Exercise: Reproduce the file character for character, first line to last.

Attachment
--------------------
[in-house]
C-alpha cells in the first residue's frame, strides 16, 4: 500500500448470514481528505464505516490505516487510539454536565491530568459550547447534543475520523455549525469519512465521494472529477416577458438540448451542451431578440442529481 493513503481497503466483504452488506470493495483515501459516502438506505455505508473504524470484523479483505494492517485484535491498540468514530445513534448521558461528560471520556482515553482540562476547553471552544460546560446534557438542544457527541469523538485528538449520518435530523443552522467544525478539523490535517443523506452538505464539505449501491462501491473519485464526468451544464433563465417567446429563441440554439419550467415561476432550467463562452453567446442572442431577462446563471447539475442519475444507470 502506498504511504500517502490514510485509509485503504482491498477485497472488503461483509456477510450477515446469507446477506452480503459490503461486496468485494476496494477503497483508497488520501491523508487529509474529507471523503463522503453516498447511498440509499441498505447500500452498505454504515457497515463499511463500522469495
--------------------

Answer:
[in-house]
C-alpha cells in the first residue's frame, strides 16, 4: 500500500448470514481528505464505516490505516487510539454536565491530568459550547447534543475520523455549525469519512465521494472529477416577458438540448451542451431578440442529481 493513503481497503466483504452488506470493495483515501459516502438506505455505508473504524470484523479483505494492517485484535491498540468514530445513534448521558461528560471520556482515553482540562476547553471552544460546560446534557438542544457527541469523538485528538449520518435530523443552522467544525478539523490535517443523506452538505464539505449501491462501491473519485464526468451544464433563465417567446429563441440554439419550467415561476432550467463562452453567446442572442431577462446563471447539475442519475444507470 502506498504511504500517502490514510485509509485503504482491498477485497472488503461483509456477510450477515446469507446477506452480503459490503461486496468485494476496494477503497483508497488520501491523508487529509474529507471523503463522503453516498447511498440509499441498505447500500452498505454504515457497515463499511463500522469495